But among so many committed Christians on both sides, it was arguably Chamberlain whose actions turned the tide and won the war. Those actions came from who he was as a Christian.


Chamberlain’s Christian faith

Chamberlain entered Bowdoin College in 1848. He encountered some experiences that frightened him, ranging from students skipping classes to drinking alcohol to excess. Devoting himself to Christian discipleship and helping bring his classmates to similar discipleship were of importance to Chamberlain as an undergraduate. He taught Sunday School in a church outside Brunswick his first two years of college, and was a choir leader at the Brunswick Congregational Church his final two. He wrote, most likely to his mentor Benjamin Galen Snow, an 1846 Bowdoin graduate and a student at Bangor Theological Seminary, discussing his sense unworthiness and also his joy at seeing people come to faith. He wrote:


We have also had a refreshing from the Lord. Four have indulged hope this term. There is still interest. We have had no Class meetings yet. The chief difficulty is in a room. No pious classmate has a room in which it would be convenient to meet. At the beginning of the term there were only two pious persons in the class, there are six now. We shall probably hold our class meetings in the room of one who has lately indulged hope.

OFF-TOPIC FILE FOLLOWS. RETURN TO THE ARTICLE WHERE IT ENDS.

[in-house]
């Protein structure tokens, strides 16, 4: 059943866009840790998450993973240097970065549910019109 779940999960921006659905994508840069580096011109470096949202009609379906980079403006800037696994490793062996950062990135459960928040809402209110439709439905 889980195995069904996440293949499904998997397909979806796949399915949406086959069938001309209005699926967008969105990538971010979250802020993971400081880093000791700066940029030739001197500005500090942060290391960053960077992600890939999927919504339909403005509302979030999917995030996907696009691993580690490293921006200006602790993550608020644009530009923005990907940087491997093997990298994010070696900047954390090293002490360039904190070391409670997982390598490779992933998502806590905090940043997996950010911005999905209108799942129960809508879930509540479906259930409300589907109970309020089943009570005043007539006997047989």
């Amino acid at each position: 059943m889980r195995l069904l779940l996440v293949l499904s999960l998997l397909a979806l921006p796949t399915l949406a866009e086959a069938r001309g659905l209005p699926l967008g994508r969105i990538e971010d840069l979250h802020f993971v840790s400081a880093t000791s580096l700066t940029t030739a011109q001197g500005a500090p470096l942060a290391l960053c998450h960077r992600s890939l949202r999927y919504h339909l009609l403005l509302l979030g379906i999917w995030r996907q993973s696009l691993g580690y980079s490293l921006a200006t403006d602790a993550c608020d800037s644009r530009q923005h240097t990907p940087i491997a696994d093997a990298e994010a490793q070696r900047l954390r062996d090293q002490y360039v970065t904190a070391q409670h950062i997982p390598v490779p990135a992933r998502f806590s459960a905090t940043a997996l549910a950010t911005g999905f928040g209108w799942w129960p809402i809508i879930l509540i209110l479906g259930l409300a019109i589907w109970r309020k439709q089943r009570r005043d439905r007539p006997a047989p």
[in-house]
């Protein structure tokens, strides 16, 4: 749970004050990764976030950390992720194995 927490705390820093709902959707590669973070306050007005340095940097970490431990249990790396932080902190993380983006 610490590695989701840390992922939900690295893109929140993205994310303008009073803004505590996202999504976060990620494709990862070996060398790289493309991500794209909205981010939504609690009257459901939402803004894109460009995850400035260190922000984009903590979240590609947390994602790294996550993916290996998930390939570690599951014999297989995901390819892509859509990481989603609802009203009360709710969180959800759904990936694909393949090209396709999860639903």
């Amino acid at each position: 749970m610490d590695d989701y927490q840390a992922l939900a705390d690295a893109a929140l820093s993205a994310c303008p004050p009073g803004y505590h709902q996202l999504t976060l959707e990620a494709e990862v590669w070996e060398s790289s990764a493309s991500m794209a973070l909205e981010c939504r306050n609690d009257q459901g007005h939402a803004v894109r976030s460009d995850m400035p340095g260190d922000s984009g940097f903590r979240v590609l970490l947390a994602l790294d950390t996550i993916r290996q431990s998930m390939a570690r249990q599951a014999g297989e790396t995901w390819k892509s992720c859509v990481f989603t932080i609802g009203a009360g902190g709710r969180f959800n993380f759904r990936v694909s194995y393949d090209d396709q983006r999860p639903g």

[From Joshua L. Chamberlain to “My Dear Pastor,” Bowdoin College, May 5, 1848. learn.bowdoin.edu/joshua-lawrence-chamberlain/documents]


He was an enthusiastic supporter of the revival that swept through Maine in 1848-49. [Edward G. Longacre, Joshua Chamberlain: The Soldier and the Man. Cambridge: Da Capo Press, 1999, p. 24.]


Later, when the young professor offered his services for the war to Maine’s Governor Israel Washburn, Chamberlain was still uncertain whether this was the appropriate action or was it the taking of his recently-granted two year study sabbatical in Europe? Biographer Alice Rains Trulock, notes  that,  “As  he  was  always wont to do in making any important decision,  he would have been looking for God’s will for him on the issue . . . .”

[Alice Rains Trulock, In the Hands of Providence: Joshua L. Chamberlain & the American Civil War. Chapel Hill, North Carolina: The University of North Carolina Press, 1992, p. 61.]